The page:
“He’s definately innocent.
How do you know that?
I fished with him”
I was beginning to wonder if I hadn’t had Altman pegged all wrong, if he actually wasn’t as set and standardized a film-maker as I had imagined, because the last two films from him that I saw have been exceptions to all my expectations. Thankfully though this film, Cookie’s Fortune, is another example of what it is that Altman does so well, of the unique style that he has made so memorable over his extended oeuvre. Which isn’t to say that this is pat or tired film-making, Altman’s trademark tropes are all examples of his experimental streak and there is no shame in repeating an experiment, if anything such a practice is scientifically more sound than the alternative. It is also a fitting approach for this particular film because it is one that focuses so strongly with returning to your roots and embracing the familiar.
The film tells the story of a small town in the south that is shocked, mildly, by the murder of one of its oldest patrons and the investigation that follows. I best not delve into the details any further because it is a plot best experienced piece by piece as Altman originally paced it, but don’t let that give you the expectation that this is a film driven by reveals or plot twists because the truth is to the contrary, this is no mystery movie. It is however just as apt to compare this film to a puzzle as it is some Midsummer Murder-esque experience; on the surface the connection is the same but the nature of the comparison is completely different.
The film is like a puzzle in that it is dealt out to us in large number of little pieces. We see snippets of each character as they go about their lives and at first these sections are as a blur, just smudges of colour and shapes, but as we add each piece together a picture begins to form and then once we have a base outline we can see in those smudges new intricate details that allow us to better separate them from their peers and so on until eventually it all comes together. As it is with any real puzzle this activity is no great strain and nor is their any particular answer to be derived from the picture it eventually forms – which is why the term has always bothered me when used in regards to those most baffling of movies; Putting these pieces together is just a nice, relaxing activity for a cold, Sunday afternoon and there need be no more motivation than that.
As the film is, basically, a combination of Altman’s loose, ensemble driven dramas and a comedy akin to the Howard Hawks-esque screwballs of old a lot of the films joy is delivered through its humour. There are a lot of witty one-liners and clever twists of plot but the true hilarity stems from the films ability to observe and softly satirize a whole host of social interactions. There are an innumerable number of scenes that just have you laughing for no good reason at all; I guess that I might say at the bizzarity of it all if forced but then the film also feels so natural and undramatised that the term shouldn’t apply at all. It’s actually a bit of a rarity in that, for the most part, it never has you laughing at anybody – there are no victims of the humour here – but it also very rarely has them laughing with you at the jokes, because the actors are all playing it so very straight, and so there really is no obvious source of the humour, but thank god that it’s there.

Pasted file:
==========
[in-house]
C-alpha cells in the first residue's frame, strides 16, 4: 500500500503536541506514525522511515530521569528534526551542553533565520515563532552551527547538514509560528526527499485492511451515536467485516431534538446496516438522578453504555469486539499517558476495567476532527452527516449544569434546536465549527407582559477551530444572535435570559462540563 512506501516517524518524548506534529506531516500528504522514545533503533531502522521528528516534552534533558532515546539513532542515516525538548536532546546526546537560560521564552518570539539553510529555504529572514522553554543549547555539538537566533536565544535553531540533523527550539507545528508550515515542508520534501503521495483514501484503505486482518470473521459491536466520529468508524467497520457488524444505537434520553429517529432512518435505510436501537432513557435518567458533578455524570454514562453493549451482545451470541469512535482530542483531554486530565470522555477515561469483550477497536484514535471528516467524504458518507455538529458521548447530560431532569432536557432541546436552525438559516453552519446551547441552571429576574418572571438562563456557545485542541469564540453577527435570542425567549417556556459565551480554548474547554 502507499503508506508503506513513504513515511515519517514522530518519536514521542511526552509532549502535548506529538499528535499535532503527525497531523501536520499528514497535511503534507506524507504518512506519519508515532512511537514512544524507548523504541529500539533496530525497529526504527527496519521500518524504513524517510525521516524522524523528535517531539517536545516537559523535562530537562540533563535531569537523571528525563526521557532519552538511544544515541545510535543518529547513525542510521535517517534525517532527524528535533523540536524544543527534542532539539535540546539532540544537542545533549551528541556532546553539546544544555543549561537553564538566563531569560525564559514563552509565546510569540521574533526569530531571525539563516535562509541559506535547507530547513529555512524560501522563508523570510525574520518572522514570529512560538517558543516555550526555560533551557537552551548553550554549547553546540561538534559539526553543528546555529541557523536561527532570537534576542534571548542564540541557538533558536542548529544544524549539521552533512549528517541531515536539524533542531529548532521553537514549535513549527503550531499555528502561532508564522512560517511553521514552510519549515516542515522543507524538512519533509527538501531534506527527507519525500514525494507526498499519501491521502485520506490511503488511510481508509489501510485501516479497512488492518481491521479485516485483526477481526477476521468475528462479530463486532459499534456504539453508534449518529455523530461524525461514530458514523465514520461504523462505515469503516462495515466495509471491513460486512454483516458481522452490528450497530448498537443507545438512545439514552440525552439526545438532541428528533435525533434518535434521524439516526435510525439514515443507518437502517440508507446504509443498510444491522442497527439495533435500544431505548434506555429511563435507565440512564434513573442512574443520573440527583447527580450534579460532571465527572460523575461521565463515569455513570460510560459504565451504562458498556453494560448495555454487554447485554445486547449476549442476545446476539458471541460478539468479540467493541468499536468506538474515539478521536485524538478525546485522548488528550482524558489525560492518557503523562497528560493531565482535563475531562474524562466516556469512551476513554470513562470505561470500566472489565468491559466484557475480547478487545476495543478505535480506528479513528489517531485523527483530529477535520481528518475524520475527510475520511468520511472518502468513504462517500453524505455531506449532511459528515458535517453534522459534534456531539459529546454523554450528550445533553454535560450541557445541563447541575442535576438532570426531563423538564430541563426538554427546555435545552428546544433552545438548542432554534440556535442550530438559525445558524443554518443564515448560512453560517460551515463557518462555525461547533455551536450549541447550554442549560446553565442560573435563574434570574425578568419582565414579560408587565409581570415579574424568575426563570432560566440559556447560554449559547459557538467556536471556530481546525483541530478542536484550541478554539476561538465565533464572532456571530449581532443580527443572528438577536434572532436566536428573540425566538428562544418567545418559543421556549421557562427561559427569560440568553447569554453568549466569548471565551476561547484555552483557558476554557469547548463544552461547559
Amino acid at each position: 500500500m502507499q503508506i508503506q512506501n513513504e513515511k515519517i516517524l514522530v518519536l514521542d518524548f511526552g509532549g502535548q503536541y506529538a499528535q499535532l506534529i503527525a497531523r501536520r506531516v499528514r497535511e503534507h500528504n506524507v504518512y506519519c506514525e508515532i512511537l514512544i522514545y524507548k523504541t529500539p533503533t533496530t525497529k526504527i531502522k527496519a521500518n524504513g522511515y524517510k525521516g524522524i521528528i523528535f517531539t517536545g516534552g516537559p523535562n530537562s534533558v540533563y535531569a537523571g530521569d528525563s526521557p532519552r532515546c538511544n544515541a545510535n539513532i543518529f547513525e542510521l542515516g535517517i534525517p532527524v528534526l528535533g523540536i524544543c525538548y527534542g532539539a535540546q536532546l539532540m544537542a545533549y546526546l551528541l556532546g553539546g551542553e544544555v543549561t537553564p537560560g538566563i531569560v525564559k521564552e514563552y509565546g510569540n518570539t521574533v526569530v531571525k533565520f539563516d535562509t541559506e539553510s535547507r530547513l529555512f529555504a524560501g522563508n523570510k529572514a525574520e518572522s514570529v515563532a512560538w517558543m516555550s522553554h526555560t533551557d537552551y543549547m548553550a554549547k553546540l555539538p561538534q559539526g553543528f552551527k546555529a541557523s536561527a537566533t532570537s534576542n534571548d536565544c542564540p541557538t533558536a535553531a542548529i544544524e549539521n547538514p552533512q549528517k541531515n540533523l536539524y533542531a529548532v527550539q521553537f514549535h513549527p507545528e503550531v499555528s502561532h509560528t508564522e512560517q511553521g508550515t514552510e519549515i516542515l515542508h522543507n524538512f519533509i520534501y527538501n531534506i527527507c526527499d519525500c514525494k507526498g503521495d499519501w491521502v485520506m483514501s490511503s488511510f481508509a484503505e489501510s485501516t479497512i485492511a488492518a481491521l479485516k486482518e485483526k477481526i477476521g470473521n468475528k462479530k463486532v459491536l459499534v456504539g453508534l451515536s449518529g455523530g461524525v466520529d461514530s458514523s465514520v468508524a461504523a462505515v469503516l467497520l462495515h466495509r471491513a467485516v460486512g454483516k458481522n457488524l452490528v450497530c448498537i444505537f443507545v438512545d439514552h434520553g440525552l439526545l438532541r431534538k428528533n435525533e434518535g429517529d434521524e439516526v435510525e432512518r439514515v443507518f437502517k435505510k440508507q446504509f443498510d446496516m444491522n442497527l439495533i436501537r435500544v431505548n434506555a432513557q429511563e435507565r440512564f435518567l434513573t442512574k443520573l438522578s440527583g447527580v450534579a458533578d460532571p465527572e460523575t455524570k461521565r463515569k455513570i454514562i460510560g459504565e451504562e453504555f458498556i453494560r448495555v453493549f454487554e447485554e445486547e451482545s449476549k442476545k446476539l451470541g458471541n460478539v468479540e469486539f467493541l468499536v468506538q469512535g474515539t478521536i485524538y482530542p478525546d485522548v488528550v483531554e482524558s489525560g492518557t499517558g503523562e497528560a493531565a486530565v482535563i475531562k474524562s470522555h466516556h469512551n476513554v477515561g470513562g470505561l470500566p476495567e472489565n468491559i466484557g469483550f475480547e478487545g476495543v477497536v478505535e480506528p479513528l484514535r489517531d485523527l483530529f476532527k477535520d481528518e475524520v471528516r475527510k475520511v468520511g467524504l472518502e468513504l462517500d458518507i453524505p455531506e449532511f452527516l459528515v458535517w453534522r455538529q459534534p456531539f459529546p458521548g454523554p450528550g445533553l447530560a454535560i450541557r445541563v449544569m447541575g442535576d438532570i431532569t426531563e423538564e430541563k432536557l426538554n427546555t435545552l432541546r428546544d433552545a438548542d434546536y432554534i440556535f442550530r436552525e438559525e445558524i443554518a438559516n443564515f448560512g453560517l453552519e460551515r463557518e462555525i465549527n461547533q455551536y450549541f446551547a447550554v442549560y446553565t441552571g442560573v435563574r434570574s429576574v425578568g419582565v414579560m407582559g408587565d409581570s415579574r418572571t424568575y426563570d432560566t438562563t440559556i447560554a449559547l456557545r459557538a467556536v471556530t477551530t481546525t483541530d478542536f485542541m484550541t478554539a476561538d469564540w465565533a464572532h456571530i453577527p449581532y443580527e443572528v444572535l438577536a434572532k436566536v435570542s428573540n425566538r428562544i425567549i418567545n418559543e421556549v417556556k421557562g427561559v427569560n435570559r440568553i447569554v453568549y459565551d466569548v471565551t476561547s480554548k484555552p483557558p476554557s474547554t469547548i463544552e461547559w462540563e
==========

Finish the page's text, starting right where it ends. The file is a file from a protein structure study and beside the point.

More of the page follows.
And speaking of the actors Altman has assembled here another amazing All-Star cast headed remarkably well by Charles S. Dutton – a supporting character actor that you would have seen here and there but never thought much of – and though they aren’t given a whole lot of major meat to chew on each actor still takes their role and gives it their all, so that the film has one of the best-balanced ensembles that I’ve ever seen; each character was interesting enough and rounded enough to be the protagonist had there been a need for one and even without that extra attention each is still at least a memorable as the lead in any other movie. Most important of all though is that Juliane Moore is among the line-up – my love for Moore has not yet been mentioned on this blog, but lets just say that she is my favourite all time actress and leave it at that lest the authorities need be called – and in a rare comic role to boot, playing an airy and absent minded lynchpin who ties together all these separate stories.
As funny and as fascinating and as all these moments and characters are I simply can’t help thinking that they’re almost unnecessary to the films success; it’s not great because of any particular line or role, instead it’s the tone that truly succeeds. Sitting back in this summery small town under the guidance of such experienced hands as Altman’s just has an altogether pleasant feeling to it, there is a scent of that Capra-esque sentiment in the films baying, breezy air; which is interesting given that the mans later works were mostly mordant, scathing affairs. So it feels to me like the camera could easily have been on the exact opposite side of town during every scene, or that we could have visited on any other day and yet the film would have been just as enjoyable an experience; in the same way as piecing together a puzzle with the picture of a mountain range is very much the same as doing one of a Spanish galleon. It’s all about the feel and this film, this film feels like fishing.